There’s nothing like bagging a good-sized deer in the fall and thinking about all the great meals you will enjoy from the venison. For some hunters, the process entails skinning and butchering the deer themselves. However, for many other hunters, the final stop between a downed deer and their table is dropping the animal off at the processor or butcher. While many hunters, myself included, advocate for home butchering as a vital part of the process, it is socially acceptable to use a processor in most hunting circles. But, when it comes to processing fish it is unheard of to imagine dropping one off at a butcher to be filleted. We take it for granted that a fisherman will quickly filet his catch.
Why is that? On the one hand, some people have hunted for years that would never dream of butchering their deer. The same hunter would quickly prepare a fish for dinner. One could certainly argue the amount of work involved in the task is the reason for avoiding processing. Processing a deer takes considerably more time than filleting a fish, but I think there is more to it than that. Butchering a deer is a messy job. It requires us to spend a couple of hours with the carcass. The head must be removed, the legs and arms must be broken and cut off at the joint. Before any of this, there is the act of skinning the deer itself. A deer hide does not just fall off the animal. I routinely use my elbow/forearm while pushing down with the weight of my body to get the skin to peel back from the muscle underneath. It is a very personal process with an animal that weighs roughly the same as a person and shares the same set of vital organs.
Filleting a fish on the other hand is a task we can perform quickly. A bonk on the head to dispatch the fish, a couple cuts in the gills to bleed it out. Then, it’s just a matter of slicing through the muscle, peeling off the filets, and scaling it if desired. The task is quick and impersonal. Fish live in a different world than mammals. They spend their lives underwater breathing in an environment that would kill us in a matter of minutes. They don’t have hair, their skin is made of slimy scales, and they look like strange alien creatures. Also, many of the fish we keep are not what could be described as cute. Take a good look at a bass, walleye, or pike and try to tell me with a straight face that they are adorable.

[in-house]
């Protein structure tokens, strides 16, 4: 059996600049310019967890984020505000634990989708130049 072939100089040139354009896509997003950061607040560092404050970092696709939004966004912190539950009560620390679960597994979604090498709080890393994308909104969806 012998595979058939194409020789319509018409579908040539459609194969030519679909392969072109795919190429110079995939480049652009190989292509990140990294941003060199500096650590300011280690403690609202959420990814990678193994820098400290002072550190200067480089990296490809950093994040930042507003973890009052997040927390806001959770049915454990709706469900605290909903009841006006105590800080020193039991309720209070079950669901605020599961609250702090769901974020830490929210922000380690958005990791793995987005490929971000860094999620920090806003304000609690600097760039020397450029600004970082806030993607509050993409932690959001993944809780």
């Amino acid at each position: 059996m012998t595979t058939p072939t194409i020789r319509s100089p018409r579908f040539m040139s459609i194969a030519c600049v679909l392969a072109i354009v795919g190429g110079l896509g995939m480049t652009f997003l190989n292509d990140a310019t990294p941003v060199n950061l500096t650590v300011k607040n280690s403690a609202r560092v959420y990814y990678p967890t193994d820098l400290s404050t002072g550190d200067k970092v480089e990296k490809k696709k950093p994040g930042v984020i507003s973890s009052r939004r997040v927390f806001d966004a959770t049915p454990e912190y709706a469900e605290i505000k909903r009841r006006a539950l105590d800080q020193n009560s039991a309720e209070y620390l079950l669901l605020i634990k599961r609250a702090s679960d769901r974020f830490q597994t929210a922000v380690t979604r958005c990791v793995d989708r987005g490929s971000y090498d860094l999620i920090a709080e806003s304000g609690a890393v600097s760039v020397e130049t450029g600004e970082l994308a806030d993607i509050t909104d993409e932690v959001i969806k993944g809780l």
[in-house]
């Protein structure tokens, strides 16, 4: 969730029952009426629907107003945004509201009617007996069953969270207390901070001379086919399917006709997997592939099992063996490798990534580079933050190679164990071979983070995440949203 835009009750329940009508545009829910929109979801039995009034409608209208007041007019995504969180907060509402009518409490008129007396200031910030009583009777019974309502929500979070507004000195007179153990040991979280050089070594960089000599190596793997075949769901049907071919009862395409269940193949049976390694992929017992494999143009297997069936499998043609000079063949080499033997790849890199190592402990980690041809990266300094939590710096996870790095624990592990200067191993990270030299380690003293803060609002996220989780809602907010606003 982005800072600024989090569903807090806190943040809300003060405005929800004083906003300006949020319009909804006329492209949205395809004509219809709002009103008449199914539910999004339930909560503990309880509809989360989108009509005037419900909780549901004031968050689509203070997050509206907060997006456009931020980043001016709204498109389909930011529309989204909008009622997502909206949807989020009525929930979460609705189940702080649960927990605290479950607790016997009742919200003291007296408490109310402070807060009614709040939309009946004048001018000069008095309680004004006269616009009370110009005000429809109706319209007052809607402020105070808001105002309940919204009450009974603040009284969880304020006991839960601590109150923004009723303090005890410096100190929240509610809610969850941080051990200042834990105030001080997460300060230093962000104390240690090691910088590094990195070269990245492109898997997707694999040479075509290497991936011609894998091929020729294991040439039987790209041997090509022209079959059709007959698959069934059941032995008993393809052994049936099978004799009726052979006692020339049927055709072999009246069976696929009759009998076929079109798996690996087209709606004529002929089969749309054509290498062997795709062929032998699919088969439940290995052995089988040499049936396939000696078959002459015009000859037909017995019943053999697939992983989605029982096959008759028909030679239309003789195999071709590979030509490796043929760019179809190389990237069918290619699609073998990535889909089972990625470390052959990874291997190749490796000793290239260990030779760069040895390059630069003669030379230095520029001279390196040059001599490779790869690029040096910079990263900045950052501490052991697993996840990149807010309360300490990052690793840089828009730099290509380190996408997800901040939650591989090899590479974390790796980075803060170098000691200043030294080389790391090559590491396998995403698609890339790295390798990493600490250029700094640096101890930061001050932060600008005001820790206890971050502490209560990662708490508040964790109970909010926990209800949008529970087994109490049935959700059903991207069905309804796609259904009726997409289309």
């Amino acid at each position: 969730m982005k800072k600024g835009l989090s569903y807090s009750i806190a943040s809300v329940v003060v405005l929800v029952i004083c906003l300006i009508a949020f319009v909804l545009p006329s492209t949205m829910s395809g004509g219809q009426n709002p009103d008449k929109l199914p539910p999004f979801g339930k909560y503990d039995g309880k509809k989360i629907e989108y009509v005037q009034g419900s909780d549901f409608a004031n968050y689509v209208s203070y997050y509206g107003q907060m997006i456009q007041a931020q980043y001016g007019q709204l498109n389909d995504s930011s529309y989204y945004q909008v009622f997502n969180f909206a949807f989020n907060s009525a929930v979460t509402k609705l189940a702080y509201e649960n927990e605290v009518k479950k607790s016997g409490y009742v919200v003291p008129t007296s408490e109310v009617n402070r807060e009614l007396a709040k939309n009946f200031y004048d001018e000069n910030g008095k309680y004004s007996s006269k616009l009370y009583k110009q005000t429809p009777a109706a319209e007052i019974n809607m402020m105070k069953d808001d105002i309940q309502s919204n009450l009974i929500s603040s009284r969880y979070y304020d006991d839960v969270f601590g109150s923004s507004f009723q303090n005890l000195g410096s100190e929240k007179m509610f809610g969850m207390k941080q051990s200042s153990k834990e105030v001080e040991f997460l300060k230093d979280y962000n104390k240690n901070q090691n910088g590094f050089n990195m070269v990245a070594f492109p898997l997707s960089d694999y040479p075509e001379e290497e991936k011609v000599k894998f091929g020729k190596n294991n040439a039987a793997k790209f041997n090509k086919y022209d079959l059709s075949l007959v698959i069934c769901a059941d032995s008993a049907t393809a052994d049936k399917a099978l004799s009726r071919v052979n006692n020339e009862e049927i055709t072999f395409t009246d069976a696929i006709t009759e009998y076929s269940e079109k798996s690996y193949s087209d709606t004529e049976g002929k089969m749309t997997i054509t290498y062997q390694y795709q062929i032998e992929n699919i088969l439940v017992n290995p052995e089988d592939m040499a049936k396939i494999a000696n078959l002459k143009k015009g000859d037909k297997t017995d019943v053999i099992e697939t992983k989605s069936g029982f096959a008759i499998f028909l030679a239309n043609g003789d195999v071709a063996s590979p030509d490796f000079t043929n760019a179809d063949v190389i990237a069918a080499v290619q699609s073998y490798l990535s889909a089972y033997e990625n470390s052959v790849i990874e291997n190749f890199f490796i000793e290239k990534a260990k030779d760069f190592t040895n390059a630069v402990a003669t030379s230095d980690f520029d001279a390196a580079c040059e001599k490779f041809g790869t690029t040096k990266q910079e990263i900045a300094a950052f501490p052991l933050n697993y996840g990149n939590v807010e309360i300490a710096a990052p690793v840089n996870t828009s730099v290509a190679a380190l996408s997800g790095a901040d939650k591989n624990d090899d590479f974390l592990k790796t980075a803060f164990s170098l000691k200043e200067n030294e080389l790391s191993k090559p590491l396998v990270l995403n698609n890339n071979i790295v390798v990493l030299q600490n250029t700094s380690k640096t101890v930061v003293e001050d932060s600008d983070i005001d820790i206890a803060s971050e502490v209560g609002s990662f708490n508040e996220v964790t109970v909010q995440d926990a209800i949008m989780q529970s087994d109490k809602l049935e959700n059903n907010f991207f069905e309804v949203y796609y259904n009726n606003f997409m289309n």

We don’t anthropomorphize fish the same way as we do mammals. Our culture routinely eats fish eggs. Imagine the idea of someone eating a newborn fawn—it’s not culturally acceptable. Then there’s the great debate that rages on of whether fish even feel pain. For hundreds of years, our culture has decided that they do not. It allows us to treat them differently than the mammals we harvest. A routine practice of commercial fishing outfits is to throw their catch into ice-cold water livewells until the fish essentially freeze to death. Now though, the latest research is beginning to show that fish do feel pain. Whether it is in the same way that humans do is something we may never know, but they have nerve receptors that respond to negative stimuli in the same manner that the nerves of mammals do. Their brains can even produce painkiller opioids like a human brain does.
Now, I don’t want you to think I’m advocating for assigning personhood to fish and animals. I think the idea of animal personhood is a ludicrous product of our 21st-century minds. What I am saying, is that maybe you should quickly kill your fish and filet them instead of leaving them to suffer. Perhaps too, you should consider butchering your large game animals. What we are participating in is the circle of life. Humans are predators first and foremost. We have two front-facing eyes for a reason. No matter how many “enlightened” people decide to forego their instincts as carnivores and live off of plant-based diets, our very design is that of a predator. That is unlikely to ever change in our lifetime. Embrace it. Treat the fish and mammals we hunt with respect by dispatching them ethically and as quickly as is possible. Break down the protein and prepare it for storage and consumption. We hunt and fish to reconnect with our animal nature. By seeing the process through to the table I promise you will develop a deeper appreciation for the resource you harvest.